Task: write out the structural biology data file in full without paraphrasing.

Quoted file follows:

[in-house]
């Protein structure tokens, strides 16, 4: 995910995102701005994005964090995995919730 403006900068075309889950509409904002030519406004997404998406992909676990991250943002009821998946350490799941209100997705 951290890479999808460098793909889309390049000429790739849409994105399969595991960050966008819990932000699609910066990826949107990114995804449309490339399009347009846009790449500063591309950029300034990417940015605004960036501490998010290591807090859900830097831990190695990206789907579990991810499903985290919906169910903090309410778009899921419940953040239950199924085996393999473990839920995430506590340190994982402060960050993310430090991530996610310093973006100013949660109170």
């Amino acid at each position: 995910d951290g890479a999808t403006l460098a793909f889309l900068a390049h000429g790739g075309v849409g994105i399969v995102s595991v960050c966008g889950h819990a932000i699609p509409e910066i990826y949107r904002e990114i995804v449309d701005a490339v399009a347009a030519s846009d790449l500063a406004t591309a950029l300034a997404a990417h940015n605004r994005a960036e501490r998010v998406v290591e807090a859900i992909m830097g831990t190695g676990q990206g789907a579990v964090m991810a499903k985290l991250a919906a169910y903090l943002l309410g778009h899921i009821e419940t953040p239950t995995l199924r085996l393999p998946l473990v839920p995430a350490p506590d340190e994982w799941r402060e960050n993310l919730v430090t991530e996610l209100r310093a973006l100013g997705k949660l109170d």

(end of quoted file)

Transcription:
[in-house]
């Protein structure tokens, strides 16, 4: 995910995102701005994005964090995995919730 403006900068075309889950509409904002030519406004997404998406992909676990991250943002009821998946350490799941209100997705 951290890479999808460098793909889309390049000429790739849409994105399969595991960050966008819990932000699609910066990826949107990114995804449309490339399009347009846009790449500063591309950029300034990417940015605004960036501490998010290591807090859900830097831990190695990206789907579990991810499903985290919906169910903090309410778009899921419940953040239950199924085996393999473990839920995430506590340190994982402060960050993310430090991530996610310093973006100013949660109170």
């Amino acid at each position: 995910d951290g890479a999808t403006l460098a793909f889309l900068a390049h000429g790739g075309v849409g994105i399969v995102s595991v960050c966008g889950h819990a932000i699609p509409e910066i990826y949107r904002e990114i995804v449309d701005a490339v399009a347009a030519s846009d790449l500063a406004t591309a950029l300034a997404a990417h940015n605004r994005a960036e501490r998010v998406v290591e807090a859900i992909m830097g831990t190695g676990q990206g789907a579990v964090m991810a499903k985290l991250a919906a169910y903090l943002l309410g778009h899921i009821e419940t953040p239950t995995l199924r085996l393999p998946l473990v839920p995430a350490p506590d340190e994982w799941r402060e960050n993310l919730v430090t991530e996610l209100r310093a973006l100013g997705k949660l109170d």